Jewels playing in the snow.
As the owner of a Mastiff, you have to be ready to show a lot of care and adoration for your Mastiff. This is because the Mastiff is a loyal and loving dog that just loves being around you. In fact, it is so devoted and attached to you that it will want to accompany you on rides in your car to the beach, park and even to work.
You should ensure that your Mastiff gets its daily routine of exercise by walking it and playing with it. Keep your yard fenced, and spend some time everyday with your Mastiff out on the yard. Make sure you teach your Mastiff some obedience tricks like ‘come’, ‘sit’, ‘stay’ and ‘down’, so that you can maintain your control over it wherever you go. Otherwise, when you go walking down the street with your Mastiff on a leash, you may end up being dragged down the street by its sheer strength.
Be ready for big, wet and slobbery kisses from your Mastiff dog as this is one thing the dog loves doing to its owner. It has a habit of sneaking up on you, even when you are deep in sleep, and don’t be surprised to find your Mastiff snuggling up to you as Mastiffs are known to do that. A Mastiff also loves touching human beings and it likes to lay its head on your lap or perhaps it would paw you to say ‘Hi!’ too!
As the Mastiff grows, you will find that it tends to sleep less and is awake more often. And since it is more awake, it will be around you more. And in case it does not see you, the Mastiff has a tendency to cry too. Though all puppies tend to cry on the first few days, Mastiffs are different as they cry even when they are adults. They are very sensitive dogs and they express their emotions very openly.
To own a Mastiff, you have to have a house that is large enough for the 150 lb to 230 lb Mastiff. If you own a small house and intend to leave the Mastiff outside chained to a doghouse, you should drop the idea as this will lead to the development of behavioral problems. As Mastiffs tend to slobber after eating and drinking, keep slobber rags handy in strategic locations to wipe away the mess.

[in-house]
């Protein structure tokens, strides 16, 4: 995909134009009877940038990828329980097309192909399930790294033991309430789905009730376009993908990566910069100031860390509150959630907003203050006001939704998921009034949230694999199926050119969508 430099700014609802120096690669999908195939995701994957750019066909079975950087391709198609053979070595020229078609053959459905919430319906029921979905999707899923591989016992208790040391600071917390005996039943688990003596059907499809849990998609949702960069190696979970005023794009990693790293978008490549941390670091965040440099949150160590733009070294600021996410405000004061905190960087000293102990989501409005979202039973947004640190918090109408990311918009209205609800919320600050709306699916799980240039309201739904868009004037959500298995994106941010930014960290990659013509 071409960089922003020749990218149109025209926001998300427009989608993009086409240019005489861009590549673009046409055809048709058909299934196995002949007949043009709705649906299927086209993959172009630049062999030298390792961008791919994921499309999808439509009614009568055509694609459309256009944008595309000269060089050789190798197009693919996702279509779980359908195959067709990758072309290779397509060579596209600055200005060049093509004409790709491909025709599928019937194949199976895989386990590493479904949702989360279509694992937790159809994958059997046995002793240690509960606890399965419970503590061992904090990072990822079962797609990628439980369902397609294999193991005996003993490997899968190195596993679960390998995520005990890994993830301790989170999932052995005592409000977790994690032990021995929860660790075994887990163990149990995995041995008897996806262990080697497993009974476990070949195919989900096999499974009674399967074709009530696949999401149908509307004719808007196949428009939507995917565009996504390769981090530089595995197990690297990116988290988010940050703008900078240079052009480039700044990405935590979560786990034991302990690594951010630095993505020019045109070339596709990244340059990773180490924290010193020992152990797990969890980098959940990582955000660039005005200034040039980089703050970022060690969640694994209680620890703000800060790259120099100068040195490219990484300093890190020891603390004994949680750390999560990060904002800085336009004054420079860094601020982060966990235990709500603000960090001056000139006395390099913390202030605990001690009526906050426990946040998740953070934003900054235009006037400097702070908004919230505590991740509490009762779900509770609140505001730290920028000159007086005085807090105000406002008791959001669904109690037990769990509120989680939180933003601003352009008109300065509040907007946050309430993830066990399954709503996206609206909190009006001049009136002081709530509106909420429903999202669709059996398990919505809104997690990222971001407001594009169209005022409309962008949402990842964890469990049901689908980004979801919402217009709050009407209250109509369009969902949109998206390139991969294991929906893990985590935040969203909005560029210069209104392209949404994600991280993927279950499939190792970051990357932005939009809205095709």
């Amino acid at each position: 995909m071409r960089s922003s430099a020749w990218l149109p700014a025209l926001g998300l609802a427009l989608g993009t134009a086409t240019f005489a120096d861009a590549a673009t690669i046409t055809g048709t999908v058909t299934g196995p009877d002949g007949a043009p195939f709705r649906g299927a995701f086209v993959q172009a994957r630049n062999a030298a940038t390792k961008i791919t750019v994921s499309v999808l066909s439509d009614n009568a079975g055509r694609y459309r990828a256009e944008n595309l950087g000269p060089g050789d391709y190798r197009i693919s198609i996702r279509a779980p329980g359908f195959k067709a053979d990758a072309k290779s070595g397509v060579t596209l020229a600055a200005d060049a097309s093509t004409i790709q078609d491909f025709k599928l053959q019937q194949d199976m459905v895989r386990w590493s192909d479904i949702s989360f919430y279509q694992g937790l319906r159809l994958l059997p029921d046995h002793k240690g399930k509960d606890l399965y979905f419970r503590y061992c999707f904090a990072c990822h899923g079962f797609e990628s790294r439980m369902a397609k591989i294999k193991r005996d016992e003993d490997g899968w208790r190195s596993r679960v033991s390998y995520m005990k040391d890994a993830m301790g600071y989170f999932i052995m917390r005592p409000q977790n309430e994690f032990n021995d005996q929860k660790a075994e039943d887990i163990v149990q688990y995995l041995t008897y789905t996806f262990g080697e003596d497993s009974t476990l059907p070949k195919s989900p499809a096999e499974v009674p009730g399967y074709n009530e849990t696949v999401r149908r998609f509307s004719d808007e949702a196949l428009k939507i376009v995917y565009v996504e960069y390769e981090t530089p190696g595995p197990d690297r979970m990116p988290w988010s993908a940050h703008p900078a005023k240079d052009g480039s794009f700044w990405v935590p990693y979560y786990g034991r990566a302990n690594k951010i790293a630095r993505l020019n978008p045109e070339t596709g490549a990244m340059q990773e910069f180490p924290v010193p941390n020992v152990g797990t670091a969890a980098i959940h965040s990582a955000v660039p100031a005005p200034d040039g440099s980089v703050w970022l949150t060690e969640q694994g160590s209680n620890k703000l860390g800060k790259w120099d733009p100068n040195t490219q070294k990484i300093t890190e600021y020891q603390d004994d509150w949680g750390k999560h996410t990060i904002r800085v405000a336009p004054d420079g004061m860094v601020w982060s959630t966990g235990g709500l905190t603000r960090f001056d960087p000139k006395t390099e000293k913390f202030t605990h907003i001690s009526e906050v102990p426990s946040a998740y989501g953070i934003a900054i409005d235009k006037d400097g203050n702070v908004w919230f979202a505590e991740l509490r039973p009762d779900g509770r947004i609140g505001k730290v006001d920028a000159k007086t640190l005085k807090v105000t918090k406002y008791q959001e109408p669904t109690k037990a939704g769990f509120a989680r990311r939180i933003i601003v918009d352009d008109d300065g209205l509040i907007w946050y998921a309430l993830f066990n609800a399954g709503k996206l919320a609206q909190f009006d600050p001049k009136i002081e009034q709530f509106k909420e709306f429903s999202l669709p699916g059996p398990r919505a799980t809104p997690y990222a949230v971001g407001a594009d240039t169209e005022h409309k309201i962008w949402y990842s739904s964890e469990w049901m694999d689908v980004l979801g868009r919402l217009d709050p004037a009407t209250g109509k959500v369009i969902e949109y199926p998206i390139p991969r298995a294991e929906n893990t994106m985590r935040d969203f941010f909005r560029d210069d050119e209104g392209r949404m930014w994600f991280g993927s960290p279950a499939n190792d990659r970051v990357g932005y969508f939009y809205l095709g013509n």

If you are a light sleeper or one who needs silence to sleep, it is better that you think twice before getting a Mastiff. This is because the Mastiff snores so badly that you think a train is going through the house! It is quite evident that owning a Mastiff can be a very challenging job, so buy a Mastiff only if you are sure you can adjust your lifestyle to meet the lifestyle of the Mastiff.
The origins of the Mastiff can be traced back to thousands of years BC. Later on, they were used in battles and fighting competitions against gladiators, bears and lions. With the passing of time, they became recognized as loyal companions to humans and they were trained and used as guard dogs for estates and households.Here are some interesting facts about Mastiffs:
The Mastiff was portrayed in Egyptian paintings that date back to 3000BC, and the earliest mention of a Mastiff in literature was in 1121BC.
The biggest Mastiff so far on record was an old English Mastiff called Zorba. It weighed 343 pounds and measured 8 feet 3 inches from nose to tail.
Zorba is also the heaviest dog ever recorded.
The first litter of the new breed of Pyrenean Mastiffs was brought into Australia by the Victorian dog breeder, Anne Briglia.Mastiffs were originally bred as war dogs. They were used by the British army when they fought the Roman legions in 55BC. They were so fearsome and courageous that Caesar mentioned them in his account of the battle.
The beautiful red Mastiff shown on Turner and Hooch is a Bordeaux. This Bordeaux is basically a French form of the Mastiff and it is recognized as a better guard dog than the English Mastiff.
Some of the famous Mastiff owners include Hannibal, Kublai Khan, King Henry VII, Marlon Brando, George C. Scott, Bob Dylan, Kristy Alley and Flea of Red Hot Chili Peppers.